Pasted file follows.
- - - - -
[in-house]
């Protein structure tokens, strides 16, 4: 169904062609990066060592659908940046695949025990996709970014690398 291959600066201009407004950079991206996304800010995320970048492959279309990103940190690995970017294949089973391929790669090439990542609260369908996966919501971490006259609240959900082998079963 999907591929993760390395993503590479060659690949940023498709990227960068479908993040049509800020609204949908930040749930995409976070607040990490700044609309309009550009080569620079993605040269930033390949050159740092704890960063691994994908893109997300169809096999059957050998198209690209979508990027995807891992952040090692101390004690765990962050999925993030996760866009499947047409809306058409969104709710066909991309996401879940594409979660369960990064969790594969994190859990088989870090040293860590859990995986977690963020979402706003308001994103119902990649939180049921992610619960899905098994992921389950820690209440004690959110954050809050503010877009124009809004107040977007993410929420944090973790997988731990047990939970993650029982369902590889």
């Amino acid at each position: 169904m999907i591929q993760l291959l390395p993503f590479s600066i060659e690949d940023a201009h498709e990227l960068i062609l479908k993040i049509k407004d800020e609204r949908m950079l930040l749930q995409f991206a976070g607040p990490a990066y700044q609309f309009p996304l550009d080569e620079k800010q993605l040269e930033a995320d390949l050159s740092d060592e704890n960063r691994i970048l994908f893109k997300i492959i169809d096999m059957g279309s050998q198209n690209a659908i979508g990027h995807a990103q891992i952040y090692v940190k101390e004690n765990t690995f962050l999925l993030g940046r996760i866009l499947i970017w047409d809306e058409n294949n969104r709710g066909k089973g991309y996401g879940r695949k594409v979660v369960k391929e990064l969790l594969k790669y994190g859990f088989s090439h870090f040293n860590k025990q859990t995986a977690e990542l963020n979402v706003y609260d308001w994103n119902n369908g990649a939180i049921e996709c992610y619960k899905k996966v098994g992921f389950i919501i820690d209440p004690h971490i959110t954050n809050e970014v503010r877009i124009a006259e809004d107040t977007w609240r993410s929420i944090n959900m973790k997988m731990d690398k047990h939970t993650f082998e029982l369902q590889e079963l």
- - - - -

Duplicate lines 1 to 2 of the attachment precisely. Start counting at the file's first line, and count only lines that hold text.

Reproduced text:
[in-house]
């Protein structure tokens, strides 16, 4: 169904062609990066060592659908940046695949025990996709970014690398 291959600066201009407004950079991206996304800010995320970048492959279309990103940190690995970017294949089973391929790669090439990542609260369908996966919501971490006259609240959900082998079963 999907591929993760390395993503590479060659690949940023498709990227960068479908993040049509800020609204949908930040749930995409976070607040990490700044609309309009550009080569620079993605040269930033390949050159740092704890960063691994994908893109997300169809096999059957050998198209690209979508990027995807891992952040090692101390004690765990962050999925993030996760866009499947047409809306058409969104709710066909991309996401879940594409979660369960990064969790594969994190859990088989870090040293860590859990995986977690963020979402706003308001994103119902990649939180049921992610619960899905098994992921389950820690209440004690959110954050809050503010877009124009809004107040977007993410929420944090973790997988731990047990939970993650029982369902590889």